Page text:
Trust has taken a beating lately. Americans pay taxes and are supposed to trust the IRS to determine the tax status of groups and individuals impartially and with respect for privacy. (Never mind that the IRS doesn’t “trust” us to declare our income and expenses.) They read the newspapers and are supposed to trust that the reporters aren’t being spied on in an effort to chill the press and squelch unpopular questions. They enter the military or the Foreign Service and are supposed to trust that the government will make every effort to provide for their protection. Four Americans died in Benghazi and Americans are supposed to trust the government to tell the truth about it.
Hah! The IRS was totally politicized and harassed people of particular political persuasions; reporters were threatened with espionage charges; the request for additional security in Benghazi by people serving on the ground was denied by people observing from Washington; the video story was known by the administration to be a lie when it was promulgated. And like Charlie Brown, Lucy and the football, Americans are being asked to trust the government again.
But maybe, in this case, they appear to, and perhaps they should — the FISA Court and the NSA are as close as the U.S. can come to joint operations in government. The Executive Branch seeks information about terrorists and their associations. But Congress passed the laws under which the warrants are sought and can amend them (if they haven’t, the problem is different). The bipartisan House and Senate Intelligence Committees are entitled to information (if they haven’t sought it, the problem is different). The laws have met the Judiciary Branch’s requirements for constitutionality and there is judicial review of the FISA warrants by judges appointed by both Democratic and Republican presidents.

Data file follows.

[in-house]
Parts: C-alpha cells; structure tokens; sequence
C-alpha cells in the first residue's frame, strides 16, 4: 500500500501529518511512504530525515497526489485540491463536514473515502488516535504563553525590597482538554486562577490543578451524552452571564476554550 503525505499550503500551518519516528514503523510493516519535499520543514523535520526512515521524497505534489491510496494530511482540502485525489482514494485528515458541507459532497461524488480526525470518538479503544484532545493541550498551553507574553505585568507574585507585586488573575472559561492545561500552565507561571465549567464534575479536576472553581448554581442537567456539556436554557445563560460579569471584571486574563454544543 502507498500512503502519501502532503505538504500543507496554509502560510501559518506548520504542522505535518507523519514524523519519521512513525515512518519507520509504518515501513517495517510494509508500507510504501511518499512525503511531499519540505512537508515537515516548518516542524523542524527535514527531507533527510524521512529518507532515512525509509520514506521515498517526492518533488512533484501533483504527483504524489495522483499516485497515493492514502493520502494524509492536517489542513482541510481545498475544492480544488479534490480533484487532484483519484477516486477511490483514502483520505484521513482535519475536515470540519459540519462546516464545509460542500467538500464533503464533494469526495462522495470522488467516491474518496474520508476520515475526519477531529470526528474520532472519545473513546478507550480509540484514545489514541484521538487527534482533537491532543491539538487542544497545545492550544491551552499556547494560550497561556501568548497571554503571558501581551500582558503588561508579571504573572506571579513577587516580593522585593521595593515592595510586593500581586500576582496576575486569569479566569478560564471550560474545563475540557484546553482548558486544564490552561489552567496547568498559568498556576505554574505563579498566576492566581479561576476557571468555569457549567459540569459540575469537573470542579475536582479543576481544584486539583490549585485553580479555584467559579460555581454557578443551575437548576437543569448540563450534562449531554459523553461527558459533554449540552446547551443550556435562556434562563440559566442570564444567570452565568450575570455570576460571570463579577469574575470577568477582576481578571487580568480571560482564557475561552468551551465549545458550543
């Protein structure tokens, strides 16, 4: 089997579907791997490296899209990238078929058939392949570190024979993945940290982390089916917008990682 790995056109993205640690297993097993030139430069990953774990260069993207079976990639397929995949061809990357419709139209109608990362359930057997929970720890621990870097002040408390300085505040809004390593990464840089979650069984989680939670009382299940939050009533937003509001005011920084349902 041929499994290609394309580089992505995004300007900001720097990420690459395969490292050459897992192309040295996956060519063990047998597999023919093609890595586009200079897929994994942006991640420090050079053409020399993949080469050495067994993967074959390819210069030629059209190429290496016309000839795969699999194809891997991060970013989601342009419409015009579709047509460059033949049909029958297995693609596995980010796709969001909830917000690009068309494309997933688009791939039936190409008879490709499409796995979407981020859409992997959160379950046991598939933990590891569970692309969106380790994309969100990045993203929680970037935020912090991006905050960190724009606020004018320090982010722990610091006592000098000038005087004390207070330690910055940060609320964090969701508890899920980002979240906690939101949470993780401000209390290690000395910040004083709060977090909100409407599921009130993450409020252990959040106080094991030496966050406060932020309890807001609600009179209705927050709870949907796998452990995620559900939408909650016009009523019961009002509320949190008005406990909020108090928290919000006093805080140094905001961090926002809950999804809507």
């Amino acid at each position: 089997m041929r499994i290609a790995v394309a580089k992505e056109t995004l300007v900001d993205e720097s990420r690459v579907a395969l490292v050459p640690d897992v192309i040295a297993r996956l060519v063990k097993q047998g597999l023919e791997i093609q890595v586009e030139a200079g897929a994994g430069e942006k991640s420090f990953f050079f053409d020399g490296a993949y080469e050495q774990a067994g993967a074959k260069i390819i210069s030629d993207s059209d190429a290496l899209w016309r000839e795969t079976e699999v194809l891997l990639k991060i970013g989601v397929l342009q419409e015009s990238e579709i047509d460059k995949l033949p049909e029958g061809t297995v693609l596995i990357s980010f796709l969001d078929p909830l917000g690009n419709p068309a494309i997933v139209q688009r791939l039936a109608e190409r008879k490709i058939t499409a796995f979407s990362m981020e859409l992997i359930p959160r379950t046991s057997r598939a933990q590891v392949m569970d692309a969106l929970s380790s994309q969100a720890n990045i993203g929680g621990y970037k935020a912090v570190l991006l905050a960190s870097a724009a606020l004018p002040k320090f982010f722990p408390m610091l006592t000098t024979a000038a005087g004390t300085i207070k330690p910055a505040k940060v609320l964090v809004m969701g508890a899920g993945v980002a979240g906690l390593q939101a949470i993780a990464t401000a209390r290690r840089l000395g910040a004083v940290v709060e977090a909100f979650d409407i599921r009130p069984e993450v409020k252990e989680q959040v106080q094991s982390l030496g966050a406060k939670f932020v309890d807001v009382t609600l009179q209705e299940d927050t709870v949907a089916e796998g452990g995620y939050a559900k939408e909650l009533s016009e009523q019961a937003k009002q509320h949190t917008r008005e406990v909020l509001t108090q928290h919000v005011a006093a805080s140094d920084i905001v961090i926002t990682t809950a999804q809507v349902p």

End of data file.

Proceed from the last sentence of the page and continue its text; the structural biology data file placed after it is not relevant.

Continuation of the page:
It’s not perfect, but would be much harder for the Executive Branch to subvert the FISA Court process for political gain than it would be to subvert agencies that are entirely under Executive Branch control.
That should be of some comfort to the public, which appears to have concerns about President Obama’s own commitment to American civil liberties. In a recent Huffpost/Yougov survey (which one might reasonably assume skews liberal) 44% of Americans say President Obama has done an “excellent/good” job of protecting the country from terrorism; 49% call it “fair/poor.” However, asked whether the president is protecting Americans’ constitutional rights, only 34% said he was doing an “excellent/good” job; a full 60% said he is doing a “fair/poor” job.
Since the president takes an oath specifically to “preserve, protect and defend the Constitution of the United States,” that number should worry him, as Americans find him failing in his essential obligation. As for the public, it appears once again to be able to separate its concerns about governance — which can be fixed by electing civil libertarians and un-electing them if they fail to maintain the peoples’ trust — from its understanding of the threats the country faces.